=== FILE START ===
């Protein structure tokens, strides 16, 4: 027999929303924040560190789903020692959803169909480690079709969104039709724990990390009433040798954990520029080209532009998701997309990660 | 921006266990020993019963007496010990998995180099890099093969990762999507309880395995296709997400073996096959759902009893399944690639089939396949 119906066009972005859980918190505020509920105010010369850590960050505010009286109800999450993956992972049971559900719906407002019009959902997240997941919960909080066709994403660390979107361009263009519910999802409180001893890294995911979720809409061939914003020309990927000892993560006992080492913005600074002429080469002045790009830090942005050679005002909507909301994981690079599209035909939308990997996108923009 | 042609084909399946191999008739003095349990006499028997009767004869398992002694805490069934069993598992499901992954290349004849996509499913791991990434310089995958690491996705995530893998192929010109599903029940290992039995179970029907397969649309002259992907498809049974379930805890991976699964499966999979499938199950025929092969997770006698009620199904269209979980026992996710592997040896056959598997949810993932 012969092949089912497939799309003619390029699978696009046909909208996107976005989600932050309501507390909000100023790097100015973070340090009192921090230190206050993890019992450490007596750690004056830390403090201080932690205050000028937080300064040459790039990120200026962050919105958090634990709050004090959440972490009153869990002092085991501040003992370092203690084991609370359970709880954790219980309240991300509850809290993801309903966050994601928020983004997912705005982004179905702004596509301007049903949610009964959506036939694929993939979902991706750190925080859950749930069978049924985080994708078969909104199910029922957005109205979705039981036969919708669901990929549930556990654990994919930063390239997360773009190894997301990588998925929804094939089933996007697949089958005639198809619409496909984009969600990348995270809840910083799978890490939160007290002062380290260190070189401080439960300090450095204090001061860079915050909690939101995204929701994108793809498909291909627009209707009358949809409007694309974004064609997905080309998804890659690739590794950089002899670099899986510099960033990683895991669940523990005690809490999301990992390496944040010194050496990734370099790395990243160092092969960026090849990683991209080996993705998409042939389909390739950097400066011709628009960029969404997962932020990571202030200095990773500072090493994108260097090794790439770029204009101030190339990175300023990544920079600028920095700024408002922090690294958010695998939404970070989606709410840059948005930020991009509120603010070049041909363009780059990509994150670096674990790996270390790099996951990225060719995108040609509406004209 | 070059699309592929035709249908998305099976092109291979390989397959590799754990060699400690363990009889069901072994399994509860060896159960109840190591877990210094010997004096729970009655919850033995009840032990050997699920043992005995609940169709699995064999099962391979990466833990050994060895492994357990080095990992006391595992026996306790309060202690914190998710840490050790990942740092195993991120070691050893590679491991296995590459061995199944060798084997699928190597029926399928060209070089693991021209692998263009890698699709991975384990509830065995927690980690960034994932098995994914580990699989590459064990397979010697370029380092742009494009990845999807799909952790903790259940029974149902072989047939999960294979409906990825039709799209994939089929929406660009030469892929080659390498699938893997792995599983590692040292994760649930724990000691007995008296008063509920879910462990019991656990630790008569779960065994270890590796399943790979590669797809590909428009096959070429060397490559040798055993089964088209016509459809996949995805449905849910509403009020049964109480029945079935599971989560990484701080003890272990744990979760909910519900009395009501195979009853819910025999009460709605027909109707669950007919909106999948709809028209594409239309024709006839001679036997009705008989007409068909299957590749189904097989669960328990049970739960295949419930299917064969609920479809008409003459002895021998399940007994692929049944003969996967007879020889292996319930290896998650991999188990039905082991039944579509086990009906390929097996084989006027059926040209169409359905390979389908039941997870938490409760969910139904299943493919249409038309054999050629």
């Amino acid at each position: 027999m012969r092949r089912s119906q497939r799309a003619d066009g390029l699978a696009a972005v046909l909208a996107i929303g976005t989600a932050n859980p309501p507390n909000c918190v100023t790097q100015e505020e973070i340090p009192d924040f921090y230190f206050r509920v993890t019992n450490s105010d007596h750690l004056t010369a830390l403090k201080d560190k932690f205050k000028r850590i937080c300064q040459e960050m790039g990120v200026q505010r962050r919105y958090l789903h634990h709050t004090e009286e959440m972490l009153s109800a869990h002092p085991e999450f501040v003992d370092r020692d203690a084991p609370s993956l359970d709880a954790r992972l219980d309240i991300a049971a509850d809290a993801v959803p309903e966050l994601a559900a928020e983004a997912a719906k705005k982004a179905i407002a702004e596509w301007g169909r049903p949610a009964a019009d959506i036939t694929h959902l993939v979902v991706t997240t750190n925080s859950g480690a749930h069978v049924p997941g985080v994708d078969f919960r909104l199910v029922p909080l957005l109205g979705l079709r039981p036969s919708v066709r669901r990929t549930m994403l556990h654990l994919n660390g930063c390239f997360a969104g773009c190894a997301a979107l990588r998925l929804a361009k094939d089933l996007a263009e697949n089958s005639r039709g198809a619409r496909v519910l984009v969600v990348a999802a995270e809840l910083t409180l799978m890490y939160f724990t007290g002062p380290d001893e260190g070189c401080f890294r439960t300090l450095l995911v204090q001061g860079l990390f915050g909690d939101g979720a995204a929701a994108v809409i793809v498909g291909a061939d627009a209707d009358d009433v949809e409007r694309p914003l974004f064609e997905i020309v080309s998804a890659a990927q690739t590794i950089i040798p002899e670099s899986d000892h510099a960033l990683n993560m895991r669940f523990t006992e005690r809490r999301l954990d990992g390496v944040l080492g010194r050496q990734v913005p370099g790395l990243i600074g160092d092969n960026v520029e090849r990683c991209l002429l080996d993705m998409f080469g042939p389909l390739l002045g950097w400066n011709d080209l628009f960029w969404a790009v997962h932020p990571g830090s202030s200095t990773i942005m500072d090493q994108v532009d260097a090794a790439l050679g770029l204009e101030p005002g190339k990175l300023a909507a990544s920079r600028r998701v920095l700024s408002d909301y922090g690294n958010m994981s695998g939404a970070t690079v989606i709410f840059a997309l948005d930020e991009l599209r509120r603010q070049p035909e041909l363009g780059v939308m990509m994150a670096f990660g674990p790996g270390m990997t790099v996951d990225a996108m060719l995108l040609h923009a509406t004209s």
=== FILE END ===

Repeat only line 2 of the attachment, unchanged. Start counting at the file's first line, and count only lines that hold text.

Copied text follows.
């Amino acid at each position: 027999m012969r092949r089912s119906q497939r799309a003619d066009g390029l699978a696009a972005v046909l909208a996107i929303g976005t989600a932050n859980p309501p507390n909000c918190v100023t790097q100015e505020e973070i340090p009192d924040f921090y230190f206050r509920v993890t019992n450490s105010d007596h750690l004056t010369a830390l403090k201080d560190k932690f205050k000028r850590i937080c300064q040459e960050m790039g990120v200026q505010r962050r919105y958090l789903h634990h709050t004090e009286e959440m972490l009153s109800a869990h002092p085991e999450f501040v003992d370092r020692d203690a084991p609370s993956l359970d709880a954790r992972l219980d309240i991300a049971a509850d809290a993801v959803p309903e966050l994601a559900a928020e983004a997912a719906k705005k982004a179905i407002a702004e596509w301007g169909r049903p949610a009964a019009d959506i036939t694929h959902l993939v979902v991706t997240t750190n925080s859950g480690a749930h069978v049924p997941g985080v994708d078969f919960r909104l199910v029922p909080l957005l109205g979705l079709r039981p036969s919708v066709r669901r990929t549930m994403l556990h654990l994919n660390g930063c390239f997360a969104g773009c190894a997301a979107l990588r998925l929804a361009k094939d089933l996007a263009e697949n089958s005639r039709g198809a619409r496909v519910l984009v969600v990348a999802a995270e809840l910083t409180l799978m890490y939160f724990t007290g002062p380290d001893e260190g070189c401080f890294r439960t300090l450095l995911v204090q001061g860079l990390f915050g909690d939101g979720a995204a929701a994108v809409i793809v498909g291909a061939d627009a209707d009358d009433v949809e409007r694309p914003l974004f064609e997905i020309v080309s998804a890659a990927q690739t590794i950089i040798p002899e670099s899986d000892h510099a960033l990683n993560m895991r669940f523990t006992e005690r809490r999301l954990d990992g390496v944040l080492g010194r050496q990734v913005p370099g790395l990243i600074g160092d092969n960026v520029e090849r990683c991209l002429l080996d993705m998409f080469g042939p389909l390739l002045g950097w400066n011709d080209l628009f960029w969404a790009v997962h932020p990571g830090s202030s200095t990773i942005m500072d090493q994108v532009d260097a090794a790439l050679g770029l204009e101030p005002g190339k990175l300023a909507a990544s920079r600028r998701v920095l700024s408002d909301y922090g690294n958010m994981s695998g939404a970070t690079v989606i709410f840059a997309l948005d930020e991009l599209r509120r603010q070049p035909e041909l363009g780059v939308m990509m994150a670096f990660g674990p790996g270390m990997t790099v996951d990225a996108m060719l995108l040609h923009a509406t004209s």